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Molecular Epidemiology of Klebsiella pneumoniae from Clinical Bovine Mastitis in Northern China, 2018–2019

Song, S., He, W., Yang, D., Benmouffok, M., Wang, Y., Li, J., Sun, C., Song, X., Ma, S., Cai, C., Ding, S., Wu, C., Shen, Z. and Wang, Y. (2022) Molecular Epidemiology of Klebsiella pneumoniae from Clinical Bovine Mastitis in Northern China, 2018–2019. Engineering, 10 . pp. 146-154.

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Free to read: https://doi.org/10.1016/j.eng.2021.01.015
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Abstract

Klebsiella pneumoniae (K. pneumonia, KpI) is a predominate inducement of bovine mastitis, which is associated with high mortality and milk yield reduction. However, data is lacking on the molecular characteristics of bovine K. pneumoniae, limiting the risk assessment of its transmission through the food chain. Herein, we investigated the prevalence of K. pneumoniae in 6301 clinical mastitis (CM) milk samples from dairy cattle in Northern China. In total, 183 K. pneumoniae isolates were recovered, with detection rates of 3.0% and 2.8% in 2018 and 2019, respectively. Like human clinical K. pneumoniae, all CM K. pneumoniae isolates belonged to one of three phylogroups: KpI (n = 143), Klebsiella. quasipneumoniae subsp. similipneumoniae (KpII-B) (n = 37), and Klebsiella variicola (KpIII) (n = 3). We detected the extended-spectrum β-lactamase-encoding genes blaSHV-2a, blaCTX-M-14, and blaCTX-M-15, as well as clpC, lpfA, lacI, lacZ, lacY, and the fecABDEIR operon in the KpI isolates, which may contribute to their pathogenicity and host adaptability in cows. The high prevalence of KpI in dairy farms may be problematic, as it showed relatively higher rates of antibiotic resistance and virulence gene carriage than the KpII-B and KpIII isolates. Furthermore, we observed distinct differences in population structure between CM- and human infection-associated KpI isolates, with the genes associated with invasive infection in humans rarely being observed in bovine isolates, indicating that few CM-associated K. pneumoniae isolates pose a threat to human health. Nevertheless, bovine KpII-B isolates shared a high level of nucleotide sequence identity with isolates from human infections and frequently carried the nitrogen-fixation gene nif, suggesting an association between KpII-B isolates from cattle and humans, and plant-derived bacteria.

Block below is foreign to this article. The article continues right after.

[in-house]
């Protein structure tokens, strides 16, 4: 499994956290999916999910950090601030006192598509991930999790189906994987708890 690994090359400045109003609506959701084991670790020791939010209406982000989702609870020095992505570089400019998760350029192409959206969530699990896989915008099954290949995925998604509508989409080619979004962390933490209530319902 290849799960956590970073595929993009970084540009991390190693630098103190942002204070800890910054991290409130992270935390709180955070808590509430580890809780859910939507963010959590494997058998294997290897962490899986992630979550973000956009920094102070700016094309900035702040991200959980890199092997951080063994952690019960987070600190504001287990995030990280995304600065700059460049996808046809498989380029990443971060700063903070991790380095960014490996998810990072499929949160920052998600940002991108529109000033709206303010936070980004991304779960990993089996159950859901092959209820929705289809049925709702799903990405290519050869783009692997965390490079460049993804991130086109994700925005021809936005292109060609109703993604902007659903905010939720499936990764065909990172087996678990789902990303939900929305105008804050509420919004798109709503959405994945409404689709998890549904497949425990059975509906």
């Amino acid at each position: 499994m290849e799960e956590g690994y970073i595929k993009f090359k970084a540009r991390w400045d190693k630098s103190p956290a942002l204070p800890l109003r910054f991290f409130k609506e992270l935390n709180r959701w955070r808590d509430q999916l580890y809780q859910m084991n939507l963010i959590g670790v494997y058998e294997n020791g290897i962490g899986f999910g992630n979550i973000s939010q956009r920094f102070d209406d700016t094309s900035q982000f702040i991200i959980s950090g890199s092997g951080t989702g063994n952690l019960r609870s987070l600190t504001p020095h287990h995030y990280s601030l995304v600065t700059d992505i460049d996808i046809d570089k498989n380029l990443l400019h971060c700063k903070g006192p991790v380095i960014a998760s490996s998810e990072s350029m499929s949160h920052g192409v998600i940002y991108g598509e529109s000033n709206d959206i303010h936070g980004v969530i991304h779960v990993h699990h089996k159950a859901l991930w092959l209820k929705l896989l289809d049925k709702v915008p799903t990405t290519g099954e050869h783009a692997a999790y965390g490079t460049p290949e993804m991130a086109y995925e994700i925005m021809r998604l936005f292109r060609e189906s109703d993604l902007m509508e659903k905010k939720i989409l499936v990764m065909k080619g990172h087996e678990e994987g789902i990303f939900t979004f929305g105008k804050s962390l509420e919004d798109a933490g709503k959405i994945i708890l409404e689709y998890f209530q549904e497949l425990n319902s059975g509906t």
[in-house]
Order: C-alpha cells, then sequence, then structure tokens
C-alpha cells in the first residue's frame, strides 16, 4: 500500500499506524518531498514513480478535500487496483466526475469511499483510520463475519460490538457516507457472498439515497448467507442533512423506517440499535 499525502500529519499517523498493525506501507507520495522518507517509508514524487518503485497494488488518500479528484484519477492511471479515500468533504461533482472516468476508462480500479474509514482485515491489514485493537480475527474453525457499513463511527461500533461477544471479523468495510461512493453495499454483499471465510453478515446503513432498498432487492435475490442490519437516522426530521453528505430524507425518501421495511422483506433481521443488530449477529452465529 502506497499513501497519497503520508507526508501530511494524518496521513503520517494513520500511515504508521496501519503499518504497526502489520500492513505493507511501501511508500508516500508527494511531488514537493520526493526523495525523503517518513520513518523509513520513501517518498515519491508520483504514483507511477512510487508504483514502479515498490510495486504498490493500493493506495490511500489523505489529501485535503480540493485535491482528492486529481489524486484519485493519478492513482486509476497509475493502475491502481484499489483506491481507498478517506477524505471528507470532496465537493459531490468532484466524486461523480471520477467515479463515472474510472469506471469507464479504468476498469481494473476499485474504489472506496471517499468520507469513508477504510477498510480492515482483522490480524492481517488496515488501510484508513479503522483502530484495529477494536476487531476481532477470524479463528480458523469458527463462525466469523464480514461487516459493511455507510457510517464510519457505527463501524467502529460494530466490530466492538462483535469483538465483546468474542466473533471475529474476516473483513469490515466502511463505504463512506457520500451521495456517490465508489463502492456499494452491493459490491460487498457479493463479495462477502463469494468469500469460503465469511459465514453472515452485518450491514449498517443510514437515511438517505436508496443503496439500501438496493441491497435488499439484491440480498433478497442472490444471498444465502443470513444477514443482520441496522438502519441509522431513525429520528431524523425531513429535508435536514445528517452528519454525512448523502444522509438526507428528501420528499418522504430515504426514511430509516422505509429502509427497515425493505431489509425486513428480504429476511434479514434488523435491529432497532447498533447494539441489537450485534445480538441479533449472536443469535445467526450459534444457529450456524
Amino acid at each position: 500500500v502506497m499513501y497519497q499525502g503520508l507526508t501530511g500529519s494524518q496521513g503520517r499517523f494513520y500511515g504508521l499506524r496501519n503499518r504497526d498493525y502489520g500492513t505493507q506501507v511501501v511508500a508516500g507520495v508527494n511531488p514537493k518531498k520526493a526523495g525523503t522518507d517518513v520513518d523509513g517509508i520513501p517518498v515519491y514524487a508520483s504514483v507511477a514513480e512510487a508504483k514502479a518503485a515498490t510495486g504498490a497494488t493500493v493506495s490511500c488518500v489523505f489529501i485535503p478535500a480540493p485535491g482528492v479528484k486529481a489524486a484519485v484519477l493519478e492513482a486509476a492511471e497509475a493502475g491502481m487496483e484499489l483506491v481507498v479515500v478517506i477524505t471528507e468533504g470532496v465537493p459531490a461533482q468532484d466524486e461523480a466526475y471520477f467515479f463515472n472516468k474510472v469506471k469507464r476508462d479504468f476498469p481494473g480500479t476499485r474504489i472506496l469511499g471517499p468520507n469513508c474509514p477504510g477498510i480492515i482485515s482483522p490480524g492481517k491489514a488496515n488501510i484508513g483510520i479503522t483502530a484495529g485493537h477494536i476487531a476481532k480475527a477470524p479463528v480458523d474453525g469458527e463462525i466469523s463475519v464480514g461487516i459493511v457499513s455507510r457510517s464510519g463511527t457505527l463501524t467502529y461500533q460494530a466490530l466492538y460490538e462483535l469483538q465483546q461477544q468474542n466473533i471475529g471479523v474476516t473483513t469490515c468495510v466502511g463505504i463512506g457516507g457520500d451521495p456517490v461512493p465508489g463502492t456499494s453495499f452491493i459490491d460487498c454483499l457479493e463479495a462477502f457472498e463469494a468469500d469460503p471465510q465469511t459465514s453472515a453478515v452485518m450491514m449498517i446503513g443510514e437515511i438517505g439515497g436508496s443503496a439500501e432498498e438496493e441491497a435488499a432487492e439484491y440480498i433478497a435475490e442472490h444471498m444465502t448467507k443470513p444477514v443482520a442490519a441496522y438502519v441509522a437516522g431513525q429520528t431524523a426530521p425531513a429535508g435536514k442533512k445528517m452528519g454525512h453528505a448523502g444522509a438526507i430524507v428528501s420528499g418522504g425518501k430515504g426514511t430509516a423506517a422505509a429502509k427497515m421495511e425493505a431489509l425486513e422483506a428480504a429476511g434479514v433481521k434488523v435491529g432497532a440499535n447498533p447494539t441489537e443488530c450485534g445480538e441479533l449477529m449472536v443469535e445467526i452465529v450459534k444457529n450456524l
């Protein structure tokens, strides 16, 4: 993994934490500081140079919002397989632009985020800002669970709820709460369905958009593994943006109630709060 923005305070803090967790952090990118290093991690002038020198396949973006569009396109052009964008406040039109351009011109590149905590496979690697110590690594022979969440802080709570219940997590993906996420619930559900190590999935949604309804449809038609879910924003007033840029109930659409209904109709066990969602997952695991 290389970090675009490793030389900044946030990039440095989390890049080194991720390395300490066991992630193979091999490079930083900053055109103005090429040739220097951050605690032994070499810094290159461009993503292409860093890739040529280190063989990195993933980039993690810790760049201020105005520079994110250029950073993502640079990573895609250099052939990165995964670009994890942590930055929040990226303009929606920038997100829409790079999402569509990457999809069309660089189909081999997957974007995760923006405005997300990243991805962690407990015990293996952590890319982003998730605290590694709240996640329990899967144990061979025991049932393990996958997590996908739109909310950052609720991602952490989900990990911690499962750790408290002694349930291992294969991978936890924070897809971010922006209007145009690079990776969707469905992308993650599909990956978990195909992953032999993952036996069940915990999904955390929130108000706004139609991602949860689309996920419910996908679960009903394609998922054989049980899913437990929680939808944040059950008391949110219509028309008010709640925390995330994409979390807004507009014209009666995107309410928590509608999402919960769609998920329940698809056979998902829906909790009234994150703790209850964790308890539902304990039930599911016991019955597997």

Item Type: Journal Article
Murdoch Affiliation(s): Research and Innovation
Publisher: Published by Elsevier LTD on behalf of Chinese Academy of Engineering and Higher
Copyright: © 2022 THE AUTHORS.
URI: http://researchrepository.murdoch.edu.au/id/eprint/64453
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